Monday, May 14, 2018

Not Only Russia

David Frum is psychic. Three days ago, he observed

Nine days earlier, PC Mag had found

The US government's crackdown on Chinese smartphone makers Huawei and ZTE is intensifying.

The Pentagon has banned the sale of Huawei and ZTE phones in retail stores on US military bases, citing security concerns, The Wall Street Journal reports.

"Huawei and ZTE devices may pose an unacceptable risk to the department's personnel, information and mission," Army Maj. Dave Eastburn, a Pentagon spokesman, told the Journal. "In light of this information, it was not prudent for the department's exchanges to continue selling them."

Members of the military can still buy Huawei and ZTE phones elsewhere, if they so choose, but Eastburn warned them to "be mindful of the security risks," the report notes. Unnamed sources told the newspaper that the Pentagon is worried the devices will allow the Chinese government to track soldiers' locations.

The move comes after the US Commerce Department last month banned US companies from selling components to ZTE for seven years. Meanwhile, that same month, the Federal Communications Commission unanimously approved a measure that would eliminate a government subsidy for any US telecom carrier that buys from Huawei or ZTE; a second vote will make it official.

Best Buy in March reportedly cut ties with Huawei, following the lead of US carriers like AT&T and Verizon, which decided not to sell the company's Mate 10 Pro due to pressure from the US government.

The campaign against Huawei and ZTE dates back to 2012 when the House Intelligence Committee issued a report warning that the firms might be using their entrance into the U.S. market as a way to spy for the Chinese government – allegations Huawei and ZTE.

Someone forgot to give the President of the USA the memo- which Donald Trump probably wouldn't have read, anyway- for today we read

President Trump says he will help a China-based cellphone manufacturer save jobs after the Commerce Department said it sold U.S. technology to Iran and North Korea and then failed to live up to the terms of a settlement.

It would be difficult to find a more quintessential example of the kind of troubling trade practices that the president has long highlighted, which makes his sudden pivot in the case of ZTE all the more stunning.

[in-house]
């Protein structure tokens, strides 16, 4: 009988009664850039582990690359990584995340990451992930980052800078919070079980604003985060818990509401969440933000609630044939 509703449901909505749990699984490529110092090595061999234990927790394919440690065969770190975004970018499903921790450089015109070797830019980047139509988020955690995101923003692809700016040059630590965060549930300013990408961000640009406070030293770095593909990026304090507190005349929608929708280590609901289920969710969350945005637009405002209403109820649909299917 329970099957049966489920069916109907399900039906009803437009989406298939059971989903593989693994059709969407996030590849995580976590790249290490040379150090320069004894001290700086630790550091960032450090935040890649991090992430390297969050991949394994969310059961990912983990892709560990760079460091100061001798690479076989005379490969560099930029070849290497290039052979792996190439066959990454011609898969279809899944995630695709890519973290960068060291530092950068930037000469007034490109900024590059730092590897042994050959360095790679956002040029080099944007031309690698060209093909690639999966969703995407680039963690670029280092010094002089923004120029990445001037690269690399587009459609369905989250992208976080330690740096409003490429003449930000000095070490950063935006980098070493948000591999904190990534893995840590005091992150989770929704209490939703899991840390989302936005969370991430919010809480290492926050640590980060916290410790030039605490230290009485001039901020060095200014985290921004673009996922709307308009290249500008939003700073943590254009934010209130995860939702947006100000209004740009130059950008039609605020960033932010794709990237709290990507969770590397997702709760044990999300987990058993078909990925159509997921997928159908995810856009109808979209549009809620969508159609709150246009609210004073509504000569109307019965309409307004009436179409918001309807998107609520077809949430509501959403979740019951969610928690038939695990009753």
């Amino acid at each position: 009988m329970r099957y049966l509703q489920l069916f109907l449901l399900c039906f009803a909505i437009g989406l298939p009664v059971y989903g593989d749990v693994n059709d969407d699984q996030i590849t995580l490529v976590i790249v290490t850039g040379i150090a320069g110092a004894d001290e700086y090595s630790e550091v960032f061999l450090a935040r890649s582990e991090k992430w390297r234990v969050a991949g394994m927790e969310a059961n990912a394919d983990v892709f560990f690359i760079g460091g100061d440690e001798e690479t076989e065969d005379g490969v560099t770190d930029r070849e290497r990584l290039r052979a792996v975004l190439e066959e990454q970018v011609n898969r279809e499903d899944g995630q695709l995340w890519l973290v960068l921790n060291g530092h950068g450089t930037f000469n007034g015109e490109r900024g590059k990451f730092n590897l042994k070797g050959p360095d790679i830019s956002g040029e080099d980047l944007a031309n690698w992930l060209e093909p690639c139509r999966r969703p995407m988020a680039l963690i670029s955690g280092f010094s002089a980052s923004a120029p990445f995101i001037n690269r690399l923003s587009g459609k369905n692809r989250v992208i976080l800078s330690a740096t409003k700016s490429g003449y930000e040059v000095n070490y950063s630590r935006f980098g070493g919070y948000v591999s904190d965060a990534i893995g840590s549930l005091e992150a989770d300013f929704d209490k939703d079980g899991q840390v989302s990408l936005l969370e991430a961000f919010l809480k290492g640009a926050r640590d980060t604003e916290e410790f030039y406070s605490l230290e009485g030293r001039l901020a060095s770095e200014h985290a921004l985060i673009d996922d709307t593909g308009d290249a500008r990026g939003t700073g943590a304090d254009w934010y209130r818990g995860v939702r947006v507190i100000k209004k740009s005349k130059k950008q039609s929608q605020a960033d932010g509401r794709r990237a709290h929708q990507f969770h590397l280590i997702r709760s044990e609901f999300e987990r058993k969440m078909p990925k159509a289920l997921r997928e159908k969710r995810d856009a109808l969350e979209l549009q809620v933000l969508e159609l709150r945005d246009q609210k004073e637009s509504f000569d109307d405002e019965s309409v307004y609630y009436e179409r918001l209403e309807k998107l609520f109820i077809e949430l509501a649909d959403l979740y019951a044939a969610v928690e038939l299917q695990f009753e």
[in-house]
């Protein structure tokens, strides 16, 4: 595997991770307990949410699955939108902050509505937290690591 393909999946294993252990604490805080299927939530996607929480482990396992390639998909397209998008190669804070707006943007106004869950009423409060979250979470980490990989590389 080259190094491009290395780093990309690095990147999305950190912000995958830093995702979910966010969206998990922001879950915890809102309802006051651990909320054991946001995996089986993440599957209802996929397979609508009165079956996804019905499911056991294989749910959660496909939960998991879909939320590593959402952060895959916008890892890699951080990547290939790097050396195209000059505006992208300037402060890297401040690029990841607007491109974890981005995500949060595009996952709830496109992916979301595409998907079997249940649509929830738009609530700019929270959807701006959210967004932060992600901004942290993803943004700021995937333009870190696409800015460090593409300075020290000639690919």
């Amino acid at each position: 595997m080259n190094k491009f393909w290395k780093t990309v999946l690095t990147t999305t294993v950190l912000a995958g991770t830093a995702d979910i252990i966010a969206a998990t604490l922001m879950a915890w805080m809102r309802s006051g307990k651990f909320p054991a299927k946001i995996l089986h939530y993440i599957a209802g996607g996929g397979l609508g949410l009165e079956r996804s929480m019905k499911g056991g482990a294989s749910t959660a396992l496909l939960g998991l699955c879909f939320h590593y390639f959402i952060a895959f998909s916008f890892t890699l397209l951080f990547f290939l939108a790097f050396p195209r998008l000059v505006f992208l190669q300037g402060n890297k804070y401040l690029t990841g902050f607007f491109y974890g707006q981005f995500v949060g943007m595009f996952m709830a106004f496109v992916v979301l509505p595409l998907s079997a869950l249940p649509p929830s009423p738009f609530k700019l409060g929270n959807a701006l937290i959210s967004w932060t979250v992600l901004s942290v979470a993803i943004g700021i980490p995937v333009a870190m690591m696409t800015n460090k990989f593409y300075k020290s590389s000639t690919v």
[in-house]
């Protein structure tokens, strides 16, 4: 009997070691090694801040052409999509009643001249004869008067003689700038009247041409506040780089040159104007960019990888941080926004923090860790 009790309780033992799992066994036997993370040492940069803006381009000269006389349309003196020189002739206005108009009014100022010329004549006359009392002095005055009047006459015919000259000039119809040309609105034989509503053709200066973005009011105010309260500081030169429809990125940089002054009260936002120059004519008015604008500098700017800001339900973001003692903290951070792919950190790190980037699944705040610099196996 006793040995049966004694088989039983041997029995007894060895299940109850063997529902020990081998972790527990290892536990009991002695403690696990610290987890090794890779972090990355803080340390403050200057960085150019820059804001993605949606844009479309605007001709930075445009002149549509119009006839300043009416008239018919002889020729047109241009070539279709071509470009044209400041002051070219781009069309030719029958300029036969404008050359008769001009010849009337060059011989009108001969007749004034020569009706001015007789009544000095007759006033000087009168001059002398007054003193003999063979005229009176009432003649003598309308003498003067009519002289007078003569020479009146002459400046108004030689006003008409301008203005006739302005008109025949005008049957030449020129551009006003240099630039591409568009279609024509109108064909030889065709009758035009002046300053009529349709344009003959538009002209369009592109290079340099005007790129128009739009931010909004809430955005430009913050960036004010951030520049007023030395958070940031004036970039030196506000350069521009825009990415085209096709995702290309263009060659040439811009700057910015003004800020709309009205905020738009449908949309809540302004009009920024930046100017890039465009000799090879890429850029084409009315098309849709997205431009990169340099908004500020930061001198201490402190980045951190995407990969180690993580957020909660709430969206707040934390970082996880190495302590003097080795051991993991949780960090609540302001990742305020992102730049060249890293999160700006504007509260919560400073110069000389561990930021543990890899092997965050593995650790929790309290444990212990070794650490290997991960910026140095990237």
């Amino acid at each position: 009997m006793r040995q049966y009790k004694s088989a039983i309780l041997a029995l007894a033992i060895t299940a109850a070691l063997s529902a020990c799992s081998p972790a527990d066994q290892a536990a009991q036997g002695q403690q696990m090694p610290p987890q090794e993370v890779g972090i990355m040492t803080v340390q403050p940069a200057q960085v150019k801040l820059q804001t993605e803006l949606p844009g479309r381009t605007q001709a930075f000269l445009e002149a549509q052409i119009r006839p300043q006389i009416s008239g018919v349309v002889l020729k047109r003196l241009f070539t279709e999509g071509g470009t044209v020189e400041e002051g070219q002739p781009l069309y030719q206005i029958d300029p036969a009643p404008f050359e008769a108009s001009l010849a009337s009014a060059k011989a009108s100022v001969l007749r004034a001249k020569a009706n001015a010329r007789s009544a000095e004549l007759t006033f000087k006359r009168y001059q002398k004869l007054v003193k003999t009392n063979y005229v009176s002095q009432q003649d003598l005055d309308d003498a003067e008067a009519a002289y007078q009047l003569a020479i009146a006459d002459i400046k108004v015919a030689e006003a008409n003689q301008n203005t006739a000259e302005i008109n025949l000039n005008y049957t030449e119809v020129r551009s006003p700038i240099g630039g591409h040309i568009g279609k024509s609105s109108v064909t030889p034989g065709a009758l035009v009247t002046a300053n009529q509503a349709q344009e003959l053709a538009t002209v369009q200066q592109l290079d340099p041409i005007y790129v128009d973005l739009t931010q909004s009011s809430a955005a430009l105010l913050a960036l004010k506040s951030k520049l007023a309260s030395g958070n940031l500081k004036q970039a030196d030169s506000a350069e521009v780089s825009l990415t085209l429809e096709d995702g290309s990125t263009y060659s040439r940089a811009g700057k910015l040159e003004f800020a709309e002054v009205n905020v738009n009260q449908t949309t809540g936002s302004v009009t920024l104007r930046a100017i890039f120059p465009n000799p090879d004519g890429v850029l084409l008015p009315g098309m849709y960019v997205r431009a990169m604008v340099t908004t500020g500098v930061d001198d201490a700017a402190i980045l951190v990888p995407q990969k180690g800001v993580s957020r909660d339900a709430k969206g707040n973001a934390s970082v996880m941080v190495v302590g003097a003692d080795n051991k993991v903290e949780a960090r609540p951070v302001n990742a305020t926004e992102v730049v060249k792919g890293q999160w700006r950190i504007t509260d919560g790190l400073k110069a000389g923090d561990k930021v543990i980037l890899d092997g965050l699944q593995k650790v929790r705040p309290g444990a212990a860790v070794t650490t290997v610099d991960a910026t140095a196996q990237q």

ZTE, the world's fourth-largest maker of cellphones, was found in violation of U.S. rules against selling U.S.-originated technology to certain blacklisted countries. After reaching a more than $1 billion settlement with Commerce as reparation for its Iran and North Korea dealings, ZTE then violated the terms of the agreement by failing to fire some employees and reprimand others who were involved in the illicit technology transfers.

Among other things, Commerce imposed a seven-year ban on the company that prevented it from buying parts from U.S. manufacturers.

Commerce Secretary Wilbur Ross last month called ZTE's behavior "egregious" and said it "cannot be ignored."

That president's tweet on Sunday appears to have undone all that. "President Xi of China, and I, are working together to give massive Chinese phone company, ZTE, a way to get back into business, fast," Trump tweeted on Sunday. "Too many jobs in China lost. Commerce Department has been instructed to get it done!"

It seems that the "America First" president really meant "America First, After Russia and Mainland China." However, perhaps that order needs to be reversed. From (h/to investigative reporter Scott Stedman) The Moscow Project (Steele dossier):

5. Commenting on the negative media publicity surrounding alleged Russian interference in the U.S. election campaign in support of Trump, Source E said he understood that the Republican candidate and his team were relatively relaxed about this because it deflected media and the Democrats’ attention away from Trump’s business dealings in China and other emerging markets. Unlike in Russia, these were substantial and involved the payment of large bribes and kickbacks which, were they to become public, would be potentially very damaging to their campaign.

Were there merely a blueprint for a Trump Tower Beijing, this would not be so serious. The considerable attention to the possibility that the President of  the United States of America is being blackmailed by Russia probably has acted as somewhat of a brake on the concessions he otherwise would have given the Kremlin. However, there has been little or no consideration of the possibility that mainland China might have the goods on him, also. That could prove even more damaging to national security.

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